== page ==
Re: Examples of SQL anomalies?
Date: Mon, 30 Jun 2008 23:34:46 -0700 (PDT)
On Jun 30, 6:03 pm, paul c <toledoby..._at_ac.ooyah> wrote:
> Bob Badour wrote:
> > Marshall wrote:
> >> [I meant to say this in my other post, but]
> >> Brian gets it exactly right here.
> >> Marshall
> > Well, except that SQL adds the additional anomaly that
> > count(*) != sum(1)
> > ie. SQL can count zero rows with count but not with sum.
> I was hoping you two would pipe up about this because as usual, it is
> completely unclear whether CELKO is trying to answer the OP's question
> or whether he is trying to justify SQL's myriad behaviours. (Not
> claiming this is deliberate, though I do have my suspicions!)
'fraid I can't help with that! :-)
> On the matter of 'common sense', I've learned not to trust it, at least
> as a first principle, as it often turns out to be a cover phrase meaning
> 'that's what I thought in the first place' and thus varies dramatically
> depending on the person, the moment and the lingo in play. For sure,
> bringing up intricate arbitrary logics like Johnston's is phony in this
> case. Elementary logic such as described, say, by Bertrand Russell (who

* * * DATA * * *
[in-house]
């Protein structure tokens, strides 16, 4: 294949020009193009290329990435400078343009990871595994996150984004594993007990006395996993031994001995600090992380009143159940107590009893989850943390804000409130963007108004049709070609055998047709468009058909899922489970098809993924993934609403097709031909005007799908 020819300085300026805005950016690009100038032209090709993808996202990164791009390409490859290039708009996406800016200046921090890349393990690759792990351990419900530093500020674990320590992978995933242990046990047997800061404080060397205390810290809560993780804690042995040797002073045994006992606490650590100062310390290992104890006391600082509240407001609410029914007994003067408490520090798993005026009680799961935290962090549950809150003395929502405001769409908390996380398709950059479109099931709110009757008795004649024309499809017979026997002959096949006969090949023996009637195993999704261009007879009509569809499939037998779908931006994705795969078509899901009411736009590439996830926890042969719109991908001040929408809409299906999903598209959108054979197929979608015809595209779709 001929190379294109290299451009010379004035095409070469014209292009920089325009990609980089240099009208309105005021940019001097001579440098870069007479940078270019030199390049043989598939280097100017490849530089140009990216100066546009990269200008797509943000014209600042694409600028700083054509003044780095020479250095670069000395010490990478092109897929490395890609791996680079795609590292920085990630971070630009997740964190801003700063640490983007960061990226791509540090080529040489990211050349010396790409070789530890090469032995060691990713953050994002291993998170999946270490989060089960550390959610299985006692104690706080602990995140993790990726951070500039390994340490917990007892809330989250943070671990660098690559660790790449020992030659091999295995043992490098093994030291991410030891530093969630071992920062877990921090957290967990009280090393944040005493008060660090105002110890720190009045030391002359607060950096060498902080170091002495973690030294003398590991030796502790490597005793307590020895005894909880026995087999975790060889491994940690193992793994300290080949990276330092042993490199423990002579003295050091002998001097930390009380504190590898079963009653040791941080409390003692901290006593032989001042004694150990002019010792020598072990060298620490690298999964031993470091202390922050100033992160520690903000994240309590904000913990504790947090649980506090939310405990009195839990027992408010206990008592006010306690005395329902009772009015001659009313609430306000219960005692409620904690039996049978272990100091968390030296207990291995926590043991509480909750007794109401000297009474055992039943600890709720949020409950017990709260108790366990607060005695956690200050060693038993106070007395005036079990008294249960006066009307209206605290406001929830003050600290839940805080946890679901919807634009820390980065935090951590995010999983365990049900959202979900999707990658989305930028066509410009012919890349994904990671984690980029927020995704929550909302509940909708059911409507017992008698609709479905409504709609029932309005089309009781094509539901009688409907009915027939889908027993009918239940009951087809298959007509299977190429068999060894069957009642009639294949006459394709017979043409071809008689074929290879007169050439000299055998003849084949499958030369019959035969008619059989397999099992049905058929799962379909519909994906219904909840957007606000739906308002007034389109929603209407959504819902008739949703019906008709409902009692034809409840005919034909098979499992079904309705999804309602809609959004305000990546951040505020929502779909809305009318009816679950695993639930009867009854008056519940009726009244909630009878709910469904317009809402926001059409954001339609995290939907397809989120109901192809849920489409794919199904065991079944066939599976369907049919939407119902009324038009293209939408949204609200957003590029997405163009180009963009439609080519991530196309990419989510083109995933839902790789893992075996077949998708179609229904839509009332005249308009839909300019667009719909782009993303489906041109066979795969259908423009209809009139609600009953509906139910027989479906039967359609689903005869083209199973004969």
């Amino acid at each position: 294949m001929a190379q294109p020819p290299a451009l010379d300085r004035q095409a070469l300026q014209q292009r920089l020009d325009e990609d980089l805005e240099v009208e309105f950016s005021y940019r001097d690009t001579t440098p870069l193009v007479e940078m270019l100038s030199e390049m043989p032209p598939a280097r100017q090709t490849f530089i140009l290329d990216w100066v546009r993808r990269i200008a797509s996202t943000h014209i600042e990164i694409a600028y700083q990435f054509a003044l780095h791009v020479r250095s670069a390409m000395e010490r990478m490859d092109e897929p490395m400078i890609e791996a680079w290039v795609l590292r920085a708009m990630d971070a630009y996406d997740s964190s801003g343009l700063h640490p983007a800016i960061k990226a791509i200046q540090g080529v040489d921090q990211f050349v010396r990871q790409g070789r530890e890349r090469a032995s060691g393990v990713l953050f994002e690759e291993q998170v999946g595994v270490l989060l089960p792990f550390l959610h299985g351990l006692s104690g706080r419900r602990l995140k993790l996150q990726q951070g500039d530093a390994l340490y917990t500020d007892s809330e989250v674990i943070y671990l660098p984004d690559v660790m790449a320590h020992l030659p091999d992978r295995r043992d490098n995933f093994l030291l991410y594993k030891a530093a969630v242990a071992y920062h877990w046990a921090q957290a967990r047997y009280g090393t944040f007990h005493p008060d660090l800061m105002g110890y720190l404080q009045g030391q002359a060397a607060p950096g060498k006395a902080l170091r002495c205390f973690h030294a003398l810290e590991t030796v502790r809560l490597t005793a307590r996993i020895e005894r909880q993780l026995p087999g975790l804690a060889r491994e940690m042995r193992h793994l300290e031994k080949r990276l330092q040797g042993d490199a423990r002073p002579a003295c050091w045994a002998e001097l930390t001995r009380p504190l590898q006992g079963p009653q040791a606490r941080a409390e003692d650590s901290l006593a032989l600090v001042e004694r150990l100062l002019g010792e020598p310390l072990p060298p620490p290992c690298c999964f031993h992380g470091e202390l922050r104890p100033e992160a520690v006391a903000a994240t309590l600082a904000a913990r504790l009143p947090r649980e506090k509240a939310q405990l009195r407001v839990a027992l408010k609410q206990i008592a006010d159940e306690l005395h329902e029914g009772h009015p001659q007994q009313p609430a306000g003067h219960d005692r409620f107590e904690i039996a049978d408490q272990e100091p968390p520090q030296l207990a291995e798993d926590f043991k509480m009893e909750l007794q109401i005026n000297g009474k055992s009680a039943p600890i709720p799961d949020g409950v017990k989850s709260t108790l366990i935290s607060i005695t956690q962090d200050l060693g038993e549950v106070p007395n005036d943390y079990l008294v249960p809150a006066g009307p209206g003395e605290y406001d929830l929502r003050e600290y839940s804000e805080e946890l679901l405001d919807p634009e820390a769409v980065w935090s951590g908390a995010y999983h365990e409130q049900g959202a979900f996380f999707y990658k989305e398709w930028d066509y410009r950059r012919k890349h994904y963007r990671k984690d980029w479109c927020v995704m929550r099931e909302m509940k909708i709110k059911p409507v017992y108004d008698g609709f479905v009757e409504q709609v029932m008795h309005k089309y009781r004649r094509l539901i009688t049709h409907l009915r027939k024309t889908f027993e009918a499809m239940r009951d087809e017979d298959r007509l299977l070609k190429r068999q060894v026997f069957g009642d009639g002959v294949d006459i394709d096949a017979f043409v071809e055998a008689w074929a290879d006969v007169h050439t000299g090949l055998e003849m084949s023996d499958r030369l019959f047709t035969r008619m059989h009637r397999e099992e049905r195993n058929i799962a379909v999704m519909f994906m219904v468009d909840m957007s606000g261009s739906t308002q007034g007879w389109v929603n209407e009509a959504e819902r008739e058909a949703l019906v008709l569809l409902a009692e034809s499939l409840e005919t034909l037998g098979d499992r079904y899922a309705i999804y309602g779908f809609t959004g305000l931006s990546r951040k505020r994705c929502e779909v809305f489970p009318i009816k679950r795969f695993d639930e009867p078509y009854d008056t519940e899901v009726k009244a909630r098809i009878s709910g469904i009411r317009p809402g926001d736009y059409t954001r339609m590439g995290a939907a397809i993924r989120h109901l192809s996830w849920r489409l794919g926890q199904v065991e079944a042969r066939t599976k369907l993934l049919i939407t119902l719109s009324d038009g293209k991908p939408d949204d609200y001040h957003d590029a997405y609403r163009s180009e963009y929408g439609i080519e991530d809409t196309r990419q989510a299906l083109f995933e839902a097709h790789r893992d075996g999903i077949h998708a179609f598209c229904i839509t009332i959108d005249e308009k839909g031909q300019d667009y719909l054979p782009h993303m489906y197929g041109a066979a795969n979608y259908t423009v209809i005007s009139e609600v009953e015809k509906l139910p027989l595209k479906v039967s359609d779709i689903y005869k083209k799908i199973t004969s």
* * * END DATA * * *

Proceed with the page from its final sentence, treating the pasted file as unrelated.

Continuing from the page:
> had far fewer axes to grind than Celko and Johnston), in which the empty
> set has zero members, happens to agree with Brian S's common sense, so
> everybody except of course for the technocratic apologists and
> opportunists ought to be content that SQL once again paints itself into
> a corner.
Yeah, I considered quibbling with the phrase "common sense" but decided against. Brian didn't say that common sense was what *caused* that to be the answer; he just described that answer as being (consistent with) common sense. Which I'd call exactly right.
(I figure I give Brian enough grief when he says stuff I disagree with, I ought to be able to give credit when it's due.)
> There are a few tricks in FOL that can trip anybody up, but far fewer
> than the rather amateur legalese the SQL standard contains.
Although to take it one further, one doesn't even need to appeal to FOL to justify; one can appeal to basic arithmetic.
Or one can look to the functional programming world, and see what they do with folds over empty lists.
Or one can even appeal to an imperative programmer's inherently procedural bias, and ask him how he'd most simply program it. He'd say:
count = 0;
for each item
count = count + 1
And what does that evaluate to if there are no items?
Marshall Received on Tue Jul 01 2008 - 08:34:46 CEST